“He called the emergency line early in the week and mentioned several times that he had been eating granola bars and needed food. He was anxious. He had cognitive and neurological problems and was disabled because of them. We spoke for about 20 minutes, as he carefully wrote down what foods we could give him and where he could find us. He said his case manager would bring him by later in the day when he was out running errands. Sure enough, he was there a few hours later.”
Dianne Mann, Pantry Co-Coordinator at Loaves and Fishes, a Worcester County Food Bank (WCFB) Partner Agency in Worcester, recounts her experience with Steve,* one of 174 people – 86 adults, 46 seniors, and 42 children – who visited the pantry last month for food assistance.
“Steve is someone who receives $750 per month in Social Security Disability. He lives in a rooming house. His rent alone – for a bedroom and a shared kitchen – consumes $550 per month of that. He has $200 left over and receives $192 per month in SNAP benefits.”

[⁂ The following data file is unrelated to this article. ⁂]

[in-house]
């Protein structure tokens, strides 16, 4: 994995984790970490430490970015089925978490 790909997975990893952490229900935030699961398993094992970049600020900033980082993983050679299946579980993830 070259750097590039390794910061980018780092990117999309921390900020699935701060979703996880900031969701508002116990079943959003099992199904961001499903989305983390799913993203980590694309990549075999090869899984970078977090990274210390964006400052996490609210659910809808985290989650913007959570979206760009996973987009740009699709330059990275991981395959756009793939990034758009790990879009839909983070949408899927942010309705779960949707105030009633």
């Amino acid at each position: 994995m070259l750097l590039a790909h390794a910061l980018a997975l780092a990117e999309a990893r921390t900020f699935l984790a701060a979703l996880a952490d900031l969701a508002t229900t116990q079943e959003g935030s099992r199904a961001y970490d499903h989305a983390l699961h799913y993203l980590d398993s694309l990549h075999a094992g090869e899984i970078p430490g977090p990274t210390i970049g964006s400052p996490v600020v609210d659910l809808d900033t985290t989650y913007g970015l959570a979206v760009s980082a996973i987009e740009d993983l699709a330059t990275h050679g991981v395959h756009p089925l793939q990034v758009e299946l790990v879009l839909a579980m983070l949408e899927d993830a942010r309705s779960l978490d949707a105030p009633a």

Says Mann, it isn’t enough to sustain him.
He’s one of many pantry visitors Mann thinks about during these “tenuous times.” With SNAP funding cuts referenced in the latest presidential budget proposal, Mann struggles to envision the impact any less funding would have on Steve who, like roughly 73% of SNAP recipients – people with disabilities, seniors and children – are unable to work. She wonders what strain such a budget could have on food banks and pantries.
For now, she does what she can to help.
“Canned peas and peaches are his favorites, so I gave him those. Then he noticed a can opener sitting on a shelf. It turns out he had one saucepan and a frying pan at home, but no can opener. So I told him to take it.”
Learn more about WCFB’s Partner Agencies here.